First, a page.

But I digress. The first major influence on my love of movies was WCIA-TV, the CBS affiliate in Champaign, Illinois. Channel 3 aired THE EARLY SHOW every afternoon at 3:00 and THE LATE SHOW after the news on Friday and Saturday nights. It was here that I experienced so many wonderful (and wonderfully awful) films for the first time. And they made it easy by presenting them during Theme Weeks: Hitchcock Week, Abbott & Costello Week, Western Week, you name it. THE EARLY SHOW is where I saw the old Universal horrors like FRANKENSTEIN and DRACULA, the Marx Brothers, the Clint Eastwood/Sergio Leone westerns (THE GOOD, THE BAD & THE UGLY was spread out over two consecutive days), Japanese sci-fi (from the GODZILLA monster mashes to THE MYSTERIANS), Martin & Lewis, Rock Hudson & Doris Day, Bogart and BATMAN (the 1966 feature), M and DIAL M FOR MURDER, BUSTING and CAPRICORN ONE (WCIA ran that one uncut on THE LATE SHOW), Elvis Presley and Fred Astaire…even the notorious PINOCCHIO FROM OUTER SPACE. Of course, they were all edited and panned-and-scanned, but who knew there was any other way

My high school years coincided with the emergence of home video and the arrival of cable television, which opened new windows to film history. I didn’t have to rely on Channel 3’s library of movies; I could now see hundreds more on WTBS, USA, HBO, Showtime, Cinemax. The second great influence was Michael Weldon’s groundbreaking book THE PSYCHOTRONIC ENCYCLOPEDIA OF FILM, which came out in 1983, my junior year of high school. It was an A-to-Z listing of amazing “psychotronic” movies with witty capsule reviews written in Weldon’s unique, appealing style. It was loaded with films I had already seen, but thousands more than I hadn’t and couldn’t dream that I ever would. It’s when I first learned that Sergio Leone wasn’t the only Italian making westerns, that there were tons of horror movies, spy movies, rock musicals, cop actioners that weren’t appearing on television and never ran in my local theaters. I actually wanted to see the amazing-sounding works of Al Adamson. Now that I’ve seen several Adamson movies, it’s hard to imagine a time when I thought they might be good, but that was partially due to Weldon’s descriptions. Even the films Weldon said were awful often sounded pretty cool.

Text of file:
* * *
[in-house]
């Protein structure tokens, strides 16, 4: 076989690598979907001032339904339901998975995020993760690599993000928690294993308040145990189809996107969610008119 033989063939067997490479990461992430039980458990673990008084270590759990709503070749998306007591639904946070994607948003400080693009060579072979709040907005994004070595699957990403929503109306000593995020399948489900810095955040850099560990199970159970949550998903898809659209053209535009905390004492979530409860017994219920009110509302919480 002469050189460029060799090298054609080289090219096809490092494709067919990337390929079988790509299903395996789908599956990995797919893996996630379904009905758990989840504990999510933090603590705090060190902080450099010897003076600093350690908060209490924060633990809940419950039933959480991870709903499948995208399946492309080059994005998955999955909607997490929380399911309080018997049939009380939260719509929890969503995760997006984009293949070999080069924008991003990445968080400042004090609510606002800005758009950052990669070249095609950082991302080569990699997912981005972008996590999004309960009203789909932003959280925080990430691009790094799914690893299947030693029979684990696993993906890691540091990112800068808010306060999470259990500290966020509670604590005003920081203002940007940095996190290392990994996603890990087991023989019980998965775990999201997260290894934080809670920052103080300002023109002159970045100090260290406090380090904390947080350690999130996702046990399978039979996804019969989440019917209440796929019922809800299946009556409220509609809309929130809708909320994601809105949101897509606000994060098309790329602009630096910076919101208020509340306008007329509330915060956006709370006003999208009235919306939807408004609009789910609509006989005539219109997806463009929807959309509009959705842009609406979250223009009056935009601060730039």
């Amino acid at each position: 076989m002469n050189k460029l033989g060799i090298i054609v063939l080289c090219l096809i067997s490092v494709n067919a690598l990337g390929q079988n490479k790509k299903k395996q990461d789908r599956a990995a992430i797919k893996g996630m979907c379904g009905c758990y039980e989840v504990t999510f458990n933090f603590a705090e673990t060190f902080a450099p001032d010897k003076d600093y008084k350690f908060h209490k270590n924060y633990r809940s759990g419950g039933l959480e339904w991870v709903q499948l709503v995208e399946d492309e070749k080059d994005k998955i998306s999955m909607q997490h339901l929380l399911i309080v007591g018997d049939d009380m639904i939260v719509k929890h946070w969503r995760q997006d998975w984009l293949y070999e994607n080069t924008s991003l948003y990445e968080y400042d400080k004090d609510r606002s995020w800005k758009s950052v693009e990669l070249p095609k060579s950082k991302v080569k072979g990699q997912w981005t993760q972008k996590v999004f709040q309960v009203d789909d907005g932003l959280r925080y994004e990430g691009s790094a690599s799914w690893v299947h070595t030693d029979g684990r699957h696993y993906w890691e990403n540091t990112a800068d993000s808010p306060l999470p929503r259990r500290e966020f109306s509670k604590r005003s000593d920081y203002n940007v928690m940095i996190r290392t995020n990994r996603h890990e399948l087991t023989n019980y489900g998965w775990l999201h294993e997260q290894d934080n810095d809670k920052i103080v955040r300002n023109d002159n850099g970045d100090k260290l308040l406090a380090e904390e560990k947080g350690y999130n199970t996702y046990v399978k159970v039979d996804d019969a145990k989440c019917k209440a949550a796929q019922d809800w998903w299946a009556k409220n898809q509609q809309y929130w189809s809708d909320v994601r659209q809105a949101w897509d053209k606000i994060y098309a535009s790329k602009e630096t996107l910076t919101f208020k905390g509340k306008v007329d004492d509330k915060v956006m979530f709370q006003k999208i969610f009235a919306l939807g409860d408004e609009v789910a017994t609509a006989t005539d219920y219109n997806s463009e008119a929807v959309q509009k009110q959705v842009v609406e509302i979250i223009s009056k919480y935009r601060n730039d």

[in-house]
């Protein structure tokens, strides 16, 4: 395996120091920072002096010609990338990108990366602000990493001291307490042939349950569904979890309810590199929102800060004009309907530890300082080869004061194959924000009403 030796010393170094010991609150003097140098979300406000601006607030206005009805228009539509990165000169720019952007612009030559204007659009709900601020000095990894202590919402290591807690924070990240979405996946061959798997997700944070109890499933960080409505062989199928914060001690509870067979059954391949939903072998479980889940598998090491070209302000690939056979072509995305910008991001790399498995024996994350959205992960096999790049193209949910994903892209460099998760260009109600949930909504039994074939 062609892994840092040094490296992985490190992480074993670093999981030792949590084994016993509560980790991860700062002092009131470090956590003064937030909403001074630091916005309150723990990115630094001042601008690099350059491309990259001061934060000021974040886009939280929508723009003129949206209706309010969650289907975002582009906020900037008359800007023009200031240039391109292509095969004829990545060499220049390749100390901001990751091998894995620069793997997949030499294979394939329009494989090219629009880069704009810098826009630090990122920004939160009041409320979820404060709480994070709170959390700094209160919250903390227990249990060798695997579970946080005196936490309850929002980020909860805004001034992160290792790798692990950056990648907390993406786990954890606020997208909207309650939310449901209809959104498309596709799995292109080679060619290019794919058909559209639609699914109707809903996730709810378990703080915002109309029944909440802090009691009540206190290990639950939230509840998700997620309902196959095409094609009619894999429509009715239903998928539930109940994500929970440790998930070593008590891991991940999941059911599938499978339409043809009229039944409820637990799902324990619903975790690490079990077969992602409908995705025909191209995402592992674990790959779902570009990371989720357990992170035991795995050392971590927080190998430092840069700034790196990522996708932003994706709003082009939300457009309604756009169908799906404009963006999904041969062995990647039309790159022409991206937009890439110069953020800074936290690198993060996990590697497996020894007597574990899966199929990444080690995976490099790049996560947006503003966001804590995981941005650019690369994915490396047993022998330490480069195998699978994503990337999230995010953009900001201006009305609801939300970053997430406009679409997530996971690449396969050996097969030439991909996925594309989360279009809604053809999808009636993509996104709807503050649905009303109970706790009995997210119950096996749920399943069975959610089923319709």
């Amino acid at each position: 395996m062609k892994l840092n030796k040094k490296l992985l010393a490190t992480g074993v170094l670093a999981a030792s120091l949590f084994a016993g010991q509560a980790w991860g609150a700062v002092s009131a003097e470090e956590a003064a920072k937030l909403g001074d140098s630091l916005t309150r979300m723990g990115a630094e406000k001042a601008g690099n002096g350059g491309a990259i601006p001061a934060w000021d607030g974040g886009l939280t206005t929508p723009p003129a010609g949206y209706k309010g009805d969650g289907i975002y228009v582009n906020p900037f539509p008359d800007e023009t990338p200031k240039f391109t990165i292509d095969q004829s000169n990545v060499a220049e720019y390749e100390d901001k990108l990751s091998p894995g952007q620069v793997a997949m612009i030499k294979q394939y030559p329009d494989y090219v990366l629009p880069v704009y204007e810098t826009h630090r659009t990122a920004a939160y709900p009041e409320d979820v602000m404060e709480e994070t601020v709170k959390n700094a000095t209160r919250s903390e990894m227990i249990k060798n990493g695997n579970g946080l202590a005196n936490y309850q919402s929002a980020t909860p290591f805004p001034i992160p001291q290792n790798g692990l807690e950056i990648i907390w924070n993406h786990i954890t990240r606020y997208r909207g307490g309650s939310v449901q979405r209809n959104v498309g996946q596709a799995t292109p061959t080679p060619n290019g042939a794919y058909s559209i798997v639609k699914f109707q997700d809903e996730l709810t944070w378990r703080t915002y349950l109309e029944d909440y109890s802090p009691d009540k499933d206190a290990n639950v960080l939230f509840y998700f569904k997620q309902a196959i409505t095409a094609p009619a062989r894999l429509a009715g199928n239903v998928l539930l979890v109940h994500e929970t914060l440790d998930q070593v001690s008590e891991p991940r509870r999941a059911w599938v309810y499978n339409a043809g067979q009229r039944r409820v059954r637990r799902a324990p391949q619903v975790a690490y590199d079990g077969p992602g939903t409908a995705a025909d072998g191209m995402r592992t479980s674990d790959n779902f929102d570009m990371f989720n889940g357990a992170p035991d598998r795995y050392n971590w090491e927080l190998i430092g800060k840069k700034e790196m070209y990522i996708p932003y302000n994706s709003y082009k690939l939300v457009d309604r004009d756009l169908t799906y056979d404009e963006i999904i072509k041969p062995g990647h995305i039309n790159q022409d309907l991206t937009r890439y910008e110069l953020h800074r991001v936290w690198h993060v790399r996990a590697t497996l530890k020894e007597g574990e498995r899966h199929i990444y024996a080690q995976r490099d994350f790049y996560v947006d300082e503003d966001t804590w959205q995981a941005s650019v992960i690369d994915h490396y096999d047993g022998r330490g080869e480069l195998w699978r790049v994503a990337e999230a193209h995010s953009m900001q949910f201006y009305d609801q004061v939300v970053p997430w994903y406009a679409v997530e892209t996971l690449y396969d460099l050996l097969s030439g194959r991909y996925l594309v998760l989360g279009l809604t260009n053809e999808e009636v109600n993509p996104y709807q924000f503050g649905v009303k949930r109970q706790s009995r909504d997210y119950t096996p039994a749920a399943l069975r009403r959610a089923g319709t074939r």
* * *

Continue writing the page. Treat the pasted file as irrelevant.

WARGAMES was the first movie I drove myself to. My parents were very good about taking my brother and me to movies, although they always were PG (no PG-13 then) or G. The now-gone Lyric in Monticello and the now-gone Widescreen Drive-In in Urbana were favorite movie houses, where I saw just about every Disney film from BAMBI and DUMBO to GUS and THE APPLE DUMPLING GANG, as well as “adult” PG movies like PAPILLON and JAWS. MOONRAKER was my first James Bond film, which was exciting because I had seen tantalizing bits of them on ABC. Since the Bond films always carried “Parental Guidance Advised” warnings, I was a little afraid of them, like they might be scary or sexy or something, but the promos were always cool, and my folks always watched them. I loved MOONRAKER then, but, of course, that’s because I was 12, and MOONRAKER is aimed at a 12-year-old’s maturity level.